A Colombian activist for restitution of usurped lands who was supposedly under special government protection was killed April 9. Colombia's official human rights ombudsman said Jesús Adán Quinto—who had previously reported that agents assigned to protect him had failed to show up—was killed by sicarios (hitmen) as he stepped outisde his home at Turbo in Urabá region of Antioquia department. Quinto was a leader of the displaced population from Cacarica (Riosucio muncipality, Chocó department), a self-declared "peace community" where the Afro-Colombian campesinos have been massively targetted by paramilitary forces since announcing their non-cooperation with all armed actors in 1999. Quinto's fellow activist Carmen Palencia told AFP news service that the people now occupying the lands of the displaced are hiring assassins to terrorize those those who demand return of usurped properties. She said there have been 70 people associated the peace community killed in similar circumstances since 2005. The violence-torn region of Urabá straddles the north of Antioquia and Chocó departments. (AFP, El Espectador, Justicia y Paz Colombia, April 9)
Peru's President Ollanta Humala on April 10 announced that a special police operation has resulted in the arrest of 24 operatives of the Sendero Luminoso guerilla movement. Speaking from Canada, where he was on an official visit, Humala said the detained were leaders of the Movement for Amnesty and Fundamental Rights (MOVADEF), which advocates for prisoners held in connection with the guerilla movement. The operation, dubbed Perseo 2014, coordinated armed forces and National Police units, netting arrests in Lima and five other regions of the country. Among the detained are MOVADEF co-founders Alfredo Crespo and Manuel Fajardo, both attorneys who defended imprisoned Sendero leader Abimael Guzmán. Local media in Peru reported that also among the detained was Walter Humala, a popular folksinger and cousin of the president, who has declared himself an admirer of Guzmán. Authorities said they had proof that MOVADEF is an organ of the guerilla movement, with a police source saying that Crespo went by the code-name "Lucas" in his dealings with Sendero leaders, and Fajardo by the nom de guerre "Bartolo." (EFE, Perú21, April 10)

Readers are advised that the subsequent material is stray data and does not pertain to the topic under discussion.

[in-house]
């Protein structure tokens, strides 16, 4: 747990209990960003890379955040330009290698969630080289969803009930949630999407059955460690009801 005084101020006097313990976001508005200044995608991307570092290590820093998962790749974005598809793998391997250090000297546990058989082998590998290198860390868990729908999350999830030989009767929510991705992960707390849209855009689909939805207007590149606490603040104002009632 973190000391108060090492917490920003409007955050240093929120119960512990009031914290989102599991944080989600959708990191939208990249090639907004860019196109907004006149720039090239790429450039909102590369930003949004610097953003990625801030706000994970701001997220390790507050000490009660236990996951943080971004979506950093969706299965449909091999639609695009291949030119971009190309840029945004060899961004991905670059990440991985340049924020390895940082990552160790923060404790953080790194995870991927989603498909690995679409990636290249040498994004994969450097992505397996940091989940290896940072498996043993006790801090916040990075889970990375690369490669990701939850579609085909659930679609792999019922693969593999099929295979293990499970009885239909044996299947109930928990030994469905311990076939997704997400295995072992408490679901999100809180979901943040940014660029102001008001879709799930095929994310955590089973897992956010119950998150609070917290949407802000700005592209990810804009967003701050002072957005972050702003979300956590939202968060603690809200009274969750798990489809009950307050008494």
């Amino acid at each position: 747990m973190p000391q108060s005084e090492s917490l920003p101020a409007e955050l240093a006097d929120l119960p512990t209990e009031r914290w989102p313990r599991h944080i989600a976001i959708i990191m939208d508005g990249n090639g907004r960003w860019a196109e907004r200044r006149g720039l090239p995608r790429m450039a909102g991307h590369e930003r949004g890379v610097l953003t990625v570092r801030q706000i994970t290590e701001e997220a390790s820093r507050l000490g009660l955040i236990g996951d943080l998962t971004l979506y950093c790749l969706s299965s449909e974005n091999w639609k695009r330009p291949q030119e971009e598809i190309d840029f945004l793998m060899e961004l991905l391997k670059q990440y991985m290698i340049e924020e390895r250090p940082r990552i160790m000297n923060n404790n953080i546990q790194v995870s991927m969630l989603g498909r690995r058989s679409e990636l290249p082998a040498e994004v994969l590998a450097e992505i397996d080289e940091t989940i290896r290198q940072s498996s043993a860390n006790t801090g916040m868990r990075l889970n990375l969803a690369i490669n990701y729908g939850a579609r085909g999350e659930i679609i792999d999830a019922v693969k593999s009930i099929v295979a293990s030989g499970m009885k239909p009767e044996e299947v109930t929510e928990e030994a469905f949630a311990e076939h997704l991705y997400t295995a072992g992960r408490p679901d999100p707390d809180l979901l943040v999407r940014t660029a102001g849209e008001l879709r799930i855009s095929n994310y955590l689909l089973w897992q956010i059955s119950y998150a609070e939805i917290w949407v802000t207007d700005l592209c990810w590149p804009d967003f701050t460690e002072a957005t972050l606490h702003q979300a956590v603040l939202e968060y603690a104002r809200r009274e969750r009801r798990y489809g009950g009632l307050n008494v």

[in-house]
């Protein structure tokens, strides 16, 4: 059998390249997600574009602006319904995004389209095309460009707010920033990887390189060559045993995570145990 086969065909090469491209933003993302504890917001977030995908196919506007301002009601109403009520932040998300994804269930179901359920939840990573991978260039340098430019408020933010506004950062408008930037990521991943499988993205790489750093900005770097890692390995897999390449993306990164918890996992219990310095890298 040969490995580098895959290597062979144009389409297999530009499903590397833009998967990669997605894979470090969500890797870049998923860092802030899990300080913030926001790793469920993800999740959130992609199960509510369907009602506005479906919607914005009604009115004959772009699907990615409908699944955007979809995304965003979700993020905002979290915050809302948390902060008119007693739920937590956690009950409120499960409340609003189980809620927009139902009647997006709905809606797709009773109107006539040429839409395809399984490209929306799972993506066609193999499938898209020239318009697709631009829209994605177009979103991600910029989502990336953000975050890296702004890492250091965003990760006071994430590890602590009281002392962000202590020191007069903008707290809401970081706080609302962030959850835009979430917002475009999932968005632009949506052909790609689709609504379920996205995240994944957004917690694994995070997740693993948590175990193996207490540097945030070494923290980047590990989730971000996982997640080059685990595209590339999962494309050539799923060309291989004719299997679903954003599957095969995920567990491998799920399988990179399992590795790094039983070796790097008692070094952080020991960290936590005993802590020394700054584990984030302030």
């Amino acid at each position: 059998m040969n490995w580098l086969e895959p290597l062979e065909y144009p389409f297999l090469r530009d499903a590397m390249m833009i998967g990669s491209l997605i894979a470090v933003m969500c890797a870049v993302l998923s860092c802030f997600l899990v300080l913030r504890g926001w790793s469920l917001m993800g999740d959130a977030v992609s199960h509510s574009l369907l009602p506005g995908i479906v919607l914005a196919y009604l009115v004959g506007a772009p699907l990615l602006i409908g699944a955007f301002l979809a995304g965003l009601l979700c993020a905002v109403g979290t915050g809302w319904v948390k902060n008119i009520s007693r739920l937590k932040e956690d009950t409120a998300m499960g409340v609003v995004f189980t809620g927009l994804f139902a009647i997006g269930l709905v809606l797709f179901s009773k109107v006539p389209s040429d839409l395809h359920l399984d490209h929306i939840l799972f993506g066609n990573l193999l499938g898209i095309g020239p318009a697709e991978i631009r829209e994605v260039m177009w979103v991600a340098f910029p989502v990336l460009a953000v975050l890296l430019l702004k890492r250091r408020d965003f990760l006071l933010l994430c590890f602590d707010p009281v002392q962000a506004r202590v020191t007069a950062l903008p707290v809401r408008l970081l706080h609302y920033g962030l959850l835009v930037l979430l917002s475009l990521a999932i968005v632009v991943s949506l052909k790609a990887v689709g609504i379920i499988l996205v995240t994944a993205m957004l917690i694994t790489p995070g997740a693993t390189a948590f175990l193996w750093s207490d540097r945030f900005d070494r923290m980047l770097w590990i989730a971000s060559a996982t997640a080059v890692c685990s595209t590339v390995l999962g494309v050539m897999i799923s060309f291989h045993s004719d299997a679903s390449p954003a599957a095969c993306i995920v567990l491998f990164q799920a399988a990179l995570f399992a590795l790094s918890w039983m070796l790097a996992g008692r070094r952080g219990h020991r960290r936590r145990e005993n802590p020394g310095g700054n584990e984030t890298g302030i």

Colombian President Juan Manuel Santos on April 4 told onlookers in the Pacific port of Buenaventura that 136 members of dangerous criminal gangs had been captured by security forces over the last month and a half, contributing to a recent drop in violence. Santos also told the crowd that the city had not seen a homicide for the last 19 days. Additionally, he said that 32 of the last 48 days had passed without a murder in Buenaventura. Santos also boasted of $100 million worth of investment in social programs for the city. This government has "decided to change the situation in Buenaventura and we are doing it with actions, not words," he said. But he added that the response to recent horrific violence in the city is not necessarily to "look for those responsible" but to find "solutions" to social problems.
Thousands of miners blocked highways in five departments of Bolivia for five days starting March 31 to protest a pending new mining law. Members of mining cooperatives installed at least 10 roablocks in the departments of La Paz, Cochabamba, Santa Cruz, Potosí and Oruro. At least three were killed in clashes with the National Police. The protests were called off after the government agreed to suspend the legislation, which had already cleared the lower-house Chamber of Deputies. The bill sought to bar the cooperatives from seeking private investment, restricting them to contracts with the Bolivian state. In response to the protests, President Evo Morales is drafting a new bill that would allow private contracts while restricting investment by foreign companies. (Los Tiempos de Cochabamba, April 5; EFE, AFP, El Universal, Venezuela, April 4; EFE, April 3; El Deber, Santa Cruz, Reuters, April 1)